Minibus taxis are ubiquitous in the developing cities of the Global South. This versatile, if somewhat chaotic, public transport system is now faced with the need to move to renewable energy. But the looming roll-out of electric vehicles poses a threat to the already fragile electrical grids of African cities. This chapter evaluates the energy requirements of decarbonisation and evaluates two types of data, passenger-based and vehicle-based, from research in South Africa that has modelled these taxis. Using these two data capture methods, we assess the energy requirements and charging opportunities for electric minibus paratransit in three African cities and compare the results of the two methods to assess their suitability for planning minibus taxi electrification.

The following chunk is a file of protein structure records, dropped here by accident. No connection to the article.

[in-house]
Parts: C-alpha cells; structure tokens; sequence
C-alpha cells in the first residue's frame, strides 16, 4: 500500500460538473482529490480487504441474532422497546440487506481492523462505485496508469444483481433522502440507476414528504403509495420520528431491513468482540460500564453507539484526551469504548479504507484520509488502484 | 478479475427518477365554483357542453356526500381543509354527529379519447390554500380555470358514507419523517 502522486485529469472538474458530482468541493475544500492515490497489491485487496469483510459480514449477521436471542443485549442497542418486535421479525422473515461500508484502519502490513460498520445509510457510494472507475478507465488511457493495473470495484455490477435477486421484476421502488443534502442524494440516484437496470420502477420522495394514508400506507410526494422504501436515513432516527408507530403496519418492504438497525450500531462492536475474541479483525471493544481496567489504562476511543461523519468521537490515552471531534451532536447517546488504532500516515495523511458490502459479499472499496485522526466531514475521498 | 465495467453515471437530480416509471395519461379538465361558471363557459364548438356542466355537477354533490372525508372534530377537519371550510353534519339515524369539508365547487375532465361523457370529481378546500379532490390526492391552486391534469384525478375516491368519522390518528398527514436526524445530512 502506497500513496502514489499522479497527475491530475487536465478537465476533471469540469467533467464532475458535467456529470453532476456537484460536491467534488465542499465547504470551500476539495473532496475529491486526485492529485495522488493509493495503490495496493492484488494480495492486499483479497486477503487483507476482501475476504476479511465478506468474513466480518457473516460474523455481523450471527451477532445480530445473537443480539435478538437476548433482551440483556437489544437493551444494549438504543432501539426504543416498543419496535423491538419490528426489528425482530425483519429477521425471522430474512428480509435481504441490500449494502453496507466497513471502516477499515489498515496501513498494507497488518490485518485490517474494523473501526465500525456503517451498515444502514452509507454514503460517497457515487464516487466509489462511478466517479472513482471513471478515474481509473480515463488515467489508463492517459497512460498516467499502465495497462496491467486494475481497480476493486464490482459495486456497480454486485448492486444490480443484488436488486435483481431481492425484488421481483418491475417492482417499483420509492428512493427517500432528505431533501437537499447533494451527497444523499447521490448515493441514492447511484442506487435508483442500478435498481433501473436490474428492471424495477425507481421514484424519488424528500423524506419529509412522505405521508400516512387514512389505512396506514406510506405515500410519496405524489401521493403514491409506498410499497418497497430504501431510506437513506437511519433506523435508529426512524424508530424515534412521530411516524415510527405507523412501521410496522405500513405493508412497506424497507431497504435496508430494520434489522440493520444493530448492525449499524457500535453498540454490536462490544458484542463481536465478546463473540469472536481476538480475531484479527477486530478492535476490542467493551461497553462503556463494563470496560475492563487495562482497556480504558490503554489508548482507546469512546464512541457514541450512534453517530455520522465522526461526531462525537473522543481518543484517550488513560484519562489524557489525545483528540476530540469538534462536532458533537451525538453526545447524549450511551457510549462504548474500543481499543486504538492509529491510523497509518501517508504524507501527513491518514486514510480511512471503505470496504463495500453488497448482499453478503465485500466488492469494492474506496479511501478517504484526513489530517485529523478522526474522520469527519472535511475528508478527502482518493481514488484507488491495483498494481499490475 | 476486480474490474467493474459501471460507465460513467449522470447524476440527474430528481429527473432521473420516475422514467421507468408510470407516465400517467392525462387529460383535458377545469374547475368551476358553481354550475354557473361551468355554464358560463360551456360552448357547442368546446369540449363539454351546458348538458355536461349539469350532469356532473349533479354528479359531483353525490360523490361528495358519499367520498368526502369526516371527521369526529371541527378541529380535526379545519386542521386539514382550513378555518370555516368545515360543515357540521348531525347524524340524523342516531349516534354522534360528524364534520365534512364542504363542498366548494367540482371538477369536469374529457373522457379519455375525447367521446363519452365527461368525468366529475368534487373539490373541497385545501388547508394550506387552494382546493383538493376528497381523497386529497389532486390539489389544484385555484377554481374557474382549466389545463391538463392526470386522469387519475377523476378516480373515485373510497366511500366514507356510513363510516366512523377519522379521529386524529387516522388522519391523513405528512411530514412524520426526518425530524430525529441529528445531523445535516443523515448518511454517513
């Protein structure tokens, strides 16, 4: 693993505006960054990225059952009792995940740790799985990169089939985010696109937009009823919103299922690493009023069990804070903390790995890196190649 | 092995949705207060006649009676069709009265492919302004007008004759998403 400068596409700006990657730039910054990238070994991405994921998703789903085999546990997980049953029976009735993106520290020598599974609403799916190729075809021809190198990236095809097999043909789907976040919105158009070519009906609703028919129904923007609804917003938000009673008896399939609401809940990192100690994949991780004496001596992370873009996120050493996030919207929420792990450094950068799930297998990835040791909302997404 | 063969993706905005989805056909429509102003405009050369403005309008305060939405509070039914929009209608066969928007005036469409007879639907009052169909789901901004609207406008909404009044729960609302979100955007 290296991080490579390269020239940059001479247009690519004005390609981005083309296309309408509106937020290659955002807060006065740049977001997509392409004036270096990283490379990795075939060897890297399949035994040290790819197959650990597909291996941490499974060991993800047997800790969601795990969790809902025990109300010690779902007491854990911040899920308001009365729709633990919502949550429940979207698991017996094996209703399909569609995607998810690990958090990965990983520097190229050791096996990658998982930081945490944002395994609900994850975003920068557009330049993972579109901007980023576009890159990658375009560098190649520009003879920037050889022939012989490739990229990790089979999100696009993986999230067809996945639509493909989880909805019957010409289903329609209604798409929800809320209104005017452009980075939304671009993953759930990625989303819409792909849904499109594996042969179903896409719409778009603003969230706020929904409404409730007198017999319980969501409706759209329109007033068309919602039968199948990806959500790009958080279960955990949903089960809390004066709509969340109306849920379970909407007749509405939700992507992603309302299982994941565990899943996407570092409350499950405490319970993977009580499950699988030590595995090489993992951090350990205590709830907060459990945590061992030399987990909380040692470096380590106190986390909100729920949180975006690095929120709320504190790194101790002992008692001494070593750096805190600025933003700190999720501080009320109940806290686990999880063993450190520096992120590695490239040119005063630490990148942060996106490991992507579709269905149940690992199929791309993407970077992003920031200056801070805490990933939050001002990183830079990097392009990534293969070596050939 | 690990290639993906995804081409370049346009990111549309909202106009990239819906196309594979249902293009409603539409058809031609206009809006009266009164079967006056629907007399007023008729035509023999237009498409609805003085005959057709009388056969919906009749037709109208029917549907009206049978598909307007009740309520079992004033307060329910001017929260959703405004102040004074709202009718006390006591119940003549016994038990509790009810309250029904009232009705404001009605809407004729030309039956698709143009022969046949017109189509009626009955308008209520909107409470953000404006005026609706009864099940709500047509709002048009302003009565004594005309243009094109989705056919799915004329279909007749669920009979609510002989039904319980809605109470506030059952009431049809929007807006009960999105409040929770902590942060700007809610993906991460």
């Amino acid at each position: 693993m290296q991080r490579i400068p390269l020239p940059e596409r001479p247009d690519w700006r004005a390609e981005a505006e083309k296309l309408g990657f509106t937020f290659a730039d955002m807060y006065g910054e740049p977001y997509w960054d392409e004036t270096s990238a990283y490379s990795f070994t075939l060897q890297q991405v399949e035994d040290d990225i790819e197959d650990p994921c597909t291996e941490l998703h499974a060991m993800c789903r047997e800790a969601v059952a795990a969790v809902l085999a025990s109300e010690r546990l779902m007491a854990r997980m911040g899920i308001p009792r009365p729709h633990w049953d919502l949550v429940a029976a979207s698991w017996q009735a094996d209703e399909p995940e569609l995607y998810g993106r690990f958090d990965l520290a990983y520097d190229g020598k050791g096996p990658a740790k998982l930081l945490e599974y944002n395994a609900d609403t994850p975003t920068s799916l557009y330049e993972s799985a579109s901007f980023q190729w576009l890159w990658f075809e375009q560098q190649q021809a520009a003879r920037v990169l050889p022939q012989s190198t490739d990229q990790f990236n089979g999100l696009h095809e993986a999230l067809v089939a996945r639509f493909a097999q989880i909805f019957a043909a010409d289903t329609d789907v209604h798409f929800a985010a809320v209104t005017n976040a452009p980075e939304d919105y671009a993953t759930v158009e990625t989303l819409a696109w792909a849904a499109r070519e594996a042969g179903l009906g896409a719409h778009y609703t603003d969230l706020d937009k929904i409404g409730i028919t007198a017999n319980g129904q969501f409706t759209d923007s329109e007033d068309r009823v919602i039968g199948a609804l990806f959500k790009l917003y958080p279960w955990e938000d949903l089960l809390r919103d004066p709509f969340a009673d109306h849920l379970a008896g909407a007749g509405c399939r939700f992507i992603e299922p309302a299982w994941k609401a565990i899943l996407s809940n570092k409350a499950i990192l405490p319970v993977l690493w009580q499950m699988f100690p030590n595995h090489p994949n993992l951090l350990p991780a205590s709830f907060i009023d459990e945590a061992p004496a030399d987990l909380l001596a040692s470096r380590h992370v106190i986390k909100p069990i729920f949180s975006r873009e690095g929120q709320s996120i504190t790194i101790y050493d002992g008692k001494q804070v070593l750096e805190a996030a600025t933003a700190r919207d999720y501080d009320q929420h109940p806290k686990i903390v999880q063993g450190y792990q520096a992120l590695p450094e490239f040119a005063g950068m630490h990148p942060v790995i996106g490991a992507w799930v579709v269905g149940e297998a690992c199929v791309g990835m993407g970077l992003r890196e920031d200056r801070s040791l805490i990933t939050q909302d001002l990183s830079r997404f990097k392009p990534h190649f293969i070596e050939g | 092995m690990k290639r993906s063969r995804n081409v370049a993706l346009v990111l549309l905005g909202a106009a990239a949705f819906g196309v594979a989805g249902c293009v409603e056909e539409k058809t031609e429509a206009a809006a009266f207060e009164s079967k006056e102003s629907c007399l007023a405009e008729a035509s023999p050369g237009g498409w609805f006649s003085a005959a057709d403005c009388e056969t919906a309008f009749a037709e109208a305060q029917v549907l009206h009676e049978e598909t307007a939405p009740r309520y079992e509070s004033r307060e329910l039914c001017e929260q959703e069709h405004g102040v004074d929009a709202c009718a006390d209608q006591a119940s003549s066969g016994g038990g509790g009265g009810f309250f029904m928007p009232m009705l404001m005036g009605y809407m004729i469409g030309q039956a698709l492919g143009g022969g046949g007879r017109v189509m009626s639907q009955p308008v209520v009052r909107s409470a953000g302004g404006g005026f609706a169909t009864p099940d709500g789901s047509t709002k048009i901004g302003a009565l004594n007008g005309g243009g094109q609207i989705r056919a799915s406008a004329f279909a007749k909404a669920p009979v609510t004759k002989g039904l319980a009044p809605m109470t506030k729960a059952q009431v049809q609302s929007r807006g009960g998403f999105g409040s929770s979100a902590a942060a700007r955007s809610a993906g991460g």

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    Impact of Globalization on Women in Uganda
    (EATWOT Women's Commission, 2005) Banja, Olivia Nassaka